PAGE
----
L101: I would cut text from L101 to L112. Firstly, this text undermines your use of camera traps to study wildlife activity. Secondly, it contradicts some of the benefits of camera trap data you have highlighted in the preceding text. What I would find useful is to have this paragraph end with a justification for using camera traps to study the wildlife in your system, particularly small mammals, for which, camera traps have been reported to be ineffective to study.
L114: Please give examples
L115: Insertion “… temporal… activity patterns (circadian and seasonal)”
L117: I don't see how your data is investigating predation risk. What your data is showing is avoidance (for prey) or attraction (for predators), which may reflect predator-prey interactions e.g. predation risk.
L118: Precisely! This is what (temporal avoidance) the study is investigating, not predation risk. However, I would add to this hypothesis that predators will be attracted to prey by being active when their prey is active. It is an arms-race -between prey avoiding predators and predators getting attracted/synchronized to prey.
L119: I suggest that the method section is re-written. Differences in study design including number of camera placement, camera trap models, baiting vs. no baiting, positioning from the ground, number of photos per trigger, duration of trigger delay and number of survey days, both within and between species need clarification. Further, the study designs for the included studies should be explained in detail than currently presented. There is also repetition of text in the methods e.g. "cameras were equipped with fitted with 8 GB HDSD cards,156 secured with Python security cables, motion detectors were set to medium sensitivity, each capture was stamped with the date and time" appears in methods for each species (or group). The methods section needs to be streamlined to avoid such repetition.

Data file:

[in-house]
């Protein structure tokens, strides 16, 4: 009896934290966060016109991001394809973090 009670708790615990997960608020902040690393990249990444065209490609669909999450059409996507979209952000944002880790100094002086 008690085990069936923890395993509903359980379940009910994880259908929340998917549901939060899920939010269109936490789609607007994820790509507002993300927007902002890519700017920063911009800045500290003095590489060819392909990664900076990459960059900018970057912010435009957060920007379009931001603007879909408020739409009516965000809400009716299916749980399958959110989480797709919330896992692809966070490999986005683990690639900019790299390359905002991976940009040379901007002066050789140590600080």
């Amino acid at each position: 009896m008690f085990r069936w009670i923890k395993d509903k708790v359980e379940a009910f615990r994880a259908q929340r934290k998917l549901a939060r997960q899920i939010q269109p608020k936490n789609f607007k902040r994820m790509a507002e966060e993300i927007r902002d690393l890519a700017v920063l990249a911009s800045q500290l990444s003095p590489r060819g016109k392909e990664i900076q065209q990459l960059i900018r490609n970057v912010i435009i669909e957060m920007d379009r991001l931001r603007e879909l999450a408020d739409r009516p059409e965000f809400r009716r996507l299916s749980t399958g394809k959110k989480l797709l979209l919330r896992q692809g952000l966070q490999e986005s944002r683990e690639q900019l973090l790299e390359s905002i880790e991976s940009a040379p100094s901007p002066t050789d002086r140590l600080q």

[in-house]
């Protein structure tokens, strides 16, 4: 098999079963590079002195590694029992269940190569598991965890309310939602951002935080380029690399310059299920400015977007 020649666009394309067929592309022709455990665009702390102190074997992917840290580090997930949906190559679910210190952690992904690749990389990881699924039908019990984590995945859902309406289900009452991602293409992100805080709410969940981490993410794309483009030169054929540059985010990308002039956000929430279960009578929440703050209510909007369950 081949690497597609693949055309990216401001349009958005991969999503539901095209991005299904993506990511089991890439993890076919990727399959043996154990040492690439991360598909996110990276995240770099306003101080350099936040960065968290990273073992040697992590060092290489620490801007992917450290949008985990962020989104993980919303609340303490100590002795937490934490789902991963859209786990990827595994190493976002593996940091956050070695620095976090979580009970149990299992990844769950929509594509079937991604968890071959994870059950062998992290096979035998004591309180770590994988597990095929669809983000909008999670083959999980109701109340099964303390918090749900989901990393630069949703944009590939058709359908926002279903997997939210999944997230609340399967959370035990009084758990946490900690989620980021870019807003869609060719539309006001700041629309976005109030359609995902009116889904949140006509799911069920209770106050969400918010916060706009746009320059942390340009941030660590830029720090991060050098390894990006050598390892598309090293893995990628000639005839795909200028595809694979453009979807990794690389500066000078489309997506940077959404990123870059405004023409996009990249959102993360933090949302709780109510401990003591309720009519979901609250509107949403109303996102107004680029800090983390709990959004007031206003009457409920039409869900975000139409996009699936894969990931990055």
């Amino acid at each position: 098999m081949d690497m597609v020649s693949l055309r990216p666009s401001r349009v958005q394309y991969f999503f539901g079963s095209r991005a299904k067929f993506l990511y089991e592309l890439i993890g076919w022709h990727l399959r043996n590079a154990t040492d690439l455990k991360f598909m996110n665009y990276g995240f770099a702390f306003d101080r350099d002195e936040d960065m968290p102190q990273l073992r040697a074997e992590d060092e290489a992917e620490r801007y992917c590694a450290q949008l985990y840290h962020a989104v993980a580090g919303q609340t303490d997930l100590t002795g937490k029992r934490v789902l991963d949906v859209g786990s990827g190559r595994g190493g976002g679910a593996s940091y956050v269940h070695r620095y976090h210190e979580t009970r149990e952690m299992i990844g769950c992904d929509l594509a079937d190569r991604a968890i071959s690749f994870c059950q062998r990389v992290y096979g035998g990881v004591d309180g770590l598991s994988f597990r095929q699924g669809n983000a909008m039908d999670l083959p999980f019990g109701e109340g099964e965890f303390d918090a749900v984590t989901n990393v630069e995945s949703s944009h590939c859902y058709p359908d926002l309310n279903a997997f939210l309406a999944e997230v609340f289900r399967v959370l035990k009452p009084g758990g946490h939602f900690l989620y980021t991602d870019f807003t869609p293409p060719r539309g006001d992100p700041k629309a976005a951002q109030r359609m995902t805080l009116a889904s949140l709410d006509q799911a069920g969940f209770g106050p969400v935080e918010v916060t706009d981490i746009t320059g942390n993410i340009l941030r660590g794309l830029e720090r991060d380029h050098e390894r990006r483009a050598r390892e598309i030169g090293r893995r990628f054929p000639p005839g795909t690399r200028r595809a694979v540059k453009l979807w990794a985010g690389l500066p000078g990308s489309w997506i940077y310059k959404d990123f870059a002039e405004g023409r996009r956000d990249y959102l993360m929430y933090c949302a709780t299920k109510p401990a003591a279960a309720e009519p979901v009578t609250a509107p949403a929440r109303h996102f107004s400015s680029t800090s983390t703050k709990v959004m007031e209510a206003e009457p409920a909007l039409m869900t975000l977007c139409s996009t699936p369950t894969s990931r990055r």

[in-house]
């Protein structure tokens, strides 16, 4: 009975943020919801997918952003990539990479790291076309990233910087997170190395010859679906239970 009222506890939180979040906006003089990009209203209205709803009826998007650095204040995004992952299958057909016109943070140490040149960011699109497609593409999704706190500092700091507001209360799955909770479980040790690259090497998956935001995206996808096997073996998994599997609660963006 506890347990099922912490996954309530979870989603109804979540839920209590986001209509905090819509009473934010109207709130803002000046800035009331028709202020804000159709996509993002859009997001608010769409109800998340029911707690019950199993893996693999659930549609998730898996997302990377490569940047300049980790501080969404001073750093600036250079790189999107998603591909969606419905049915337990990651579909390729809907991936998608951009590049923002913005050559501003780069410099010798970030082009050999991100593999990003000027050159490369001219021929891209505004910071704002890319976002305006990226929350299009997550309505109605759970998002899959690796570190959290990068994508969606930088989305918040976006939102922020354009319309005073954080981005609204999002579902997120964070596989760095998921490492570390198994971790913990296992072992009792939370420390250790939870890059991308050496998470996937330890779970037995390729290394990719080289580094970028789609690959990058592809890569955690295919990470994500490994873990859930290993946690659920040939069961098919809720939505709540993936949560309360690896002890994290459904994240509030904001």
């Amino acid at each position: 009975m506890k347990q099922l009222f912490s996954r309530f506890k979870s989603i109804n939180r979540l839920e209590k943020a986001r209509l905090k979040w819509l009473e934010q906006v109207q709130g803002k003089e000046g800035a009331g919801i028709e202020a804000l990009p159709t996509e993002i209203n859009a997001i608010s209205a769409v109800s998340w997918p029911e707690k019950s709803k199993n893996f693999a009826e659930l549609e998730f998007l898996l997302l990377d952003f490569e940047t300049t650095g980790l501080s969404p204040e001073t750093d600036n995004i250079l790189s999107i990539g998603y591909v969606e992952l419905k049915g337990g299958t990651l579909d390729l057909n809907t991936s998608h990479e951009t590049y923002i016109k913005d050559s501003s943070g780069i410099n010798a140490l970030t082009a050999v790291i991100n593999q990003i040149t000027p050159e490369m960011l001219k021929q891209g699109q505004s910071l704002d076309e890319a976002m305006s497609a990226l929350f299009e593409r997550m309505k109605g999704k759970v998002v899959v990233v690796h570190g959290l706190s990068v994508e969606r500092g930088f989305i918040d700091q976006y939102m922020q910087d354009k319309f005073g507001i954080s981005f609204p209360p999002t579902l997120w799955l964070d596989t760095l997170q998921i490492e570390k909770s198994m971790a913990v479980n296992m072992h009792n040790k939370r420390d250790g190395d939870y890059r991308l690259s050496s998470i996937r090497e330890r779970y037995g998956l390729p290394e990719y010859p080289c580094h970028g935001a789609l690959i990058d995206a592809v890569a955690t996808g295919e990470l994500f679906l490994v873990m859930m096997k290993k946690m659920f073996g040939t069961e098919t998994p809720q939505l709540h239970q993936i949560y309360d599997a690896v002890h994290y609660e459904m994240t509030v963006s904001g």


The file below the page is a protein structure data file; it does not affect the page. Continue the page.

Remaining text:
L120: Active tone please. I would rephrase "We collected camera trap data on deer, squirrels...."
L121: Is this a general description of weather conditions at the study site or description during the study period? My guess is the former, as I don't think climate has changed since 2016.
L122: Same thoughts as on L121. I guess the tense should be tweaked to reflect this is a description of the study site and not for the study period.
L123: Please cut “individual”
L124: Please rephrase to active tone
L125: Please give species or genus names
L126: Please give species or genus names
L127: Please give species or genus names
L127: Please explain what non-inclusive means.
L128: Please cut “current”
L134: When were the badgers, foxes, rabbits and wood mouse surveyed? They don't appear in the survey schedules outlined in the preceding sentence. Were these recorded as part of the deer, squirrel and hare surveys?
L134: This is a result. Please move to results. Please also include the test statistic for this result.